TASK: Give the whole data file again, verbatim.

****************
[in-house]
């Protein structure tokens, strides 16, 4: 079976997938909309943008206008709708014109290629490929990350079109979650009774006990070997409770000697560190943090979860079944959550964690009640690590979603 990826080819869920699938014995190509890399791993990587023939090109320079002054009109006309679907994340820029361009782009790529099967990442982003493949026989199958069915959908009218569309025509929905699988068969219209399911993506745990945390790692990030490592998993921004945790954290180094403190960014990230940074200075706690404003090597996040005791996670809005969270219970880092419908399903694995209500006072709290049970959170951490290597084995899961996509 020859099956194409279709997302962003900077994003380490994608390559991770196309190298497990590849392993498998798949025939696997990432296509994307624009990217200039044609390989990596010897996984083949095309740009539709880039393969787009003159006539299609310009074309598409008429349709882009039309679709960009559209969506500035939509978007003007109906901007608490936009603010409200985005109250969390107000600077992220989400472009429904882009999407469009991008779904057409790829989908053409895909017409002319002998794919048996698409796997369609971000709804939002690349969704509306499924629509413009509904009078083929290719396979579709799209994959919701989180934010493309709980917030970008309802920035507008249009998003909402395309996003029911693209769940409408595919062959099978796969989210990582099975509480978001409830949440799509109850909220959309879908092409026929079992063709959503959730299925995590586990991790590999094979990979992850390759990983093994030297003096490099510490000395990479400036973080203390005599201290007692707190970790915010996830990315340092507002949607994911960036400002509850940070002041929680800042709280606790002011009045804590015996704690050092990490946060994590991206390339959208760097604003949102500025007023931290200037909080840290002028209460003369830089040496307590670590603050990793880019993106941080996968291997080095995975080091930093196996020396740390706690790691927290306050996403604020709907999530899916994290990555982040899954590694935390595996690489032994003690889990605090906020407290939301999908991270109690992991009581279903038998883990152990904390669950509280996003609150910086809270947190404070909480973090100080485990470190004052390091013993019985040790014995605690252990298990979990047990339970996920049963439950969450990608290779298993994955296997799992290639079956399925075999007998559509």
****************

[in-house]
């Protein structure tokens, strides 16, 4: 079976997938909309943008206008709708014109290629490929990350079109979650009774006990070997409770000697560190943090979860079944959550964690009640690590979603 990826080819869920699938014995190509890399791993990587023939090109320079002054009109006309679907994340820029361009782009790529099967990442982003493949026989199958069915959908009218569309025509929905699988068969219209399911993506745990945390790692990030490592998993921004945790954290180094403190960014990230940074200075706690404003090597996040005791996670809005969270219970880092419908399903694995209500006072709290049970959170951490290597084995899961996509 020859099956194409279709997302962003900077994003380490994608390559991770196309190298497990590849392993498998798949025939696997990432296509994307624009990217200039044609390989990596010897996984083949095309740009539709880039393969787009003159006539299609310009074309598409008429349709882009039309679709960009559209969506500035939509978007003007109906901007608490936009603010409200985005109250969390107000600077992220989400472009429904882009999407469009991008779904057409790829989908053409895909017409002319002998794919048996698409796997369609971000709804939002690349969704509306499924629509413009509904009078083929290719396979579709799209994959919701989180934010493309709980917030970008309802920035507008249009998003909402395309996003029911693209769940409408595919062959099978796969989210990582099975509480978001409830949440799509109850909220959309879908092409026929079992063709959503959730299925995590586990991790590999094979990979992850390759990983093994030297003096490099510490000395990479400036973080203390005599201290007692707190970790915010996830990315340092507002949607994911960036400002509850940070002041929680800042709280606790002011009045804590015996704690050092990490946060994590991206390339959208760097604003949102500025007023931290200037909080840290002028209460003369830089040496307590670590603050990793880019993106941080996968291997080095995975080091930093196996020396740390706690790691927290306050996403604020709907999530899916994290990555982040899954590694935390595996690489032994003690889990605090906020407290939301999908991270109690992991009581279903038998883990152990904390669950509280996003609150910086809270947190404070909480973090100080485990470190004052390091013993019985040790014995605690252990298990979990047990339970996920049963439950969450990608290779298993994955296997799992290639079956399925075999007998559509």